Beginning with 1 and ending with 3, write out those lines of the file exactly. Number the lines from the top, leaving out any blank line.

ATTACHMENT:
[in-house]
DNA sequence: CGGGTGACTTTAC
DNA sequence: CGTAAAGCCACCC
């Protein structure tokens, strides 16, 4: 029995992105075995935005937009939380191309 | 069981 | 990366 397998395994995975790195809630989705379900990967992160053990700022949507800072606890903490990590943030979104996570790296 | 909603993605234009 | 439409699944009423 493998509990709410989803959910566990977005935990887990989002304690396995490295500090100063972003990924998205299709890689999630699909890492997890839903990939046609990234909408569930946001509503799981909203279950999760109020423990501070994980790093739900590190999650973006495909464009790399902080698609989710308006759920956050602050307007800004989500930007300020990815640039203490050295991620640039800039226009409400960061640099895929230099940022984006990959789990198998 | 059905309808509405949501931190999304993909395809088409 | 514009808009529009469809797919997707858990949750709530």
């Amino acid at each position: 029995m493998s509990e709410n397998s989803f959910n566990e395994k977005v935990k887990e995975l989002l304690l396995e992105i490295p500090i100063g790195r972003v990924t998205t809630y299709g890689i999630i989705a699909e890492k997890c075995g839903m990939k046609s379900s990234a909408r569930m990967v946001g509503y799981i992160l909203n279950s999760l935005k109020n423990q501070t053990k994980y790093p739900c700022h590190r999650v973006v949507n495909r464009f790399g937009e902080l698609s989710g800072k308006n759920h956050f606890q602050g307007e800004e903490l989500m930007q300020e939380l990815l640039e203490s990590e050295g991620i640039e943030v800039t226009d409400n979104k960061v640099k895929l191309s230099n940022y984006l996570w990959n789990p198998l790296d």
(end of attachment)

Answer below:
[in-house]
DNA sequence: CGGGTGACTTTAC
DNA sequence: CGTAAAGCCACCC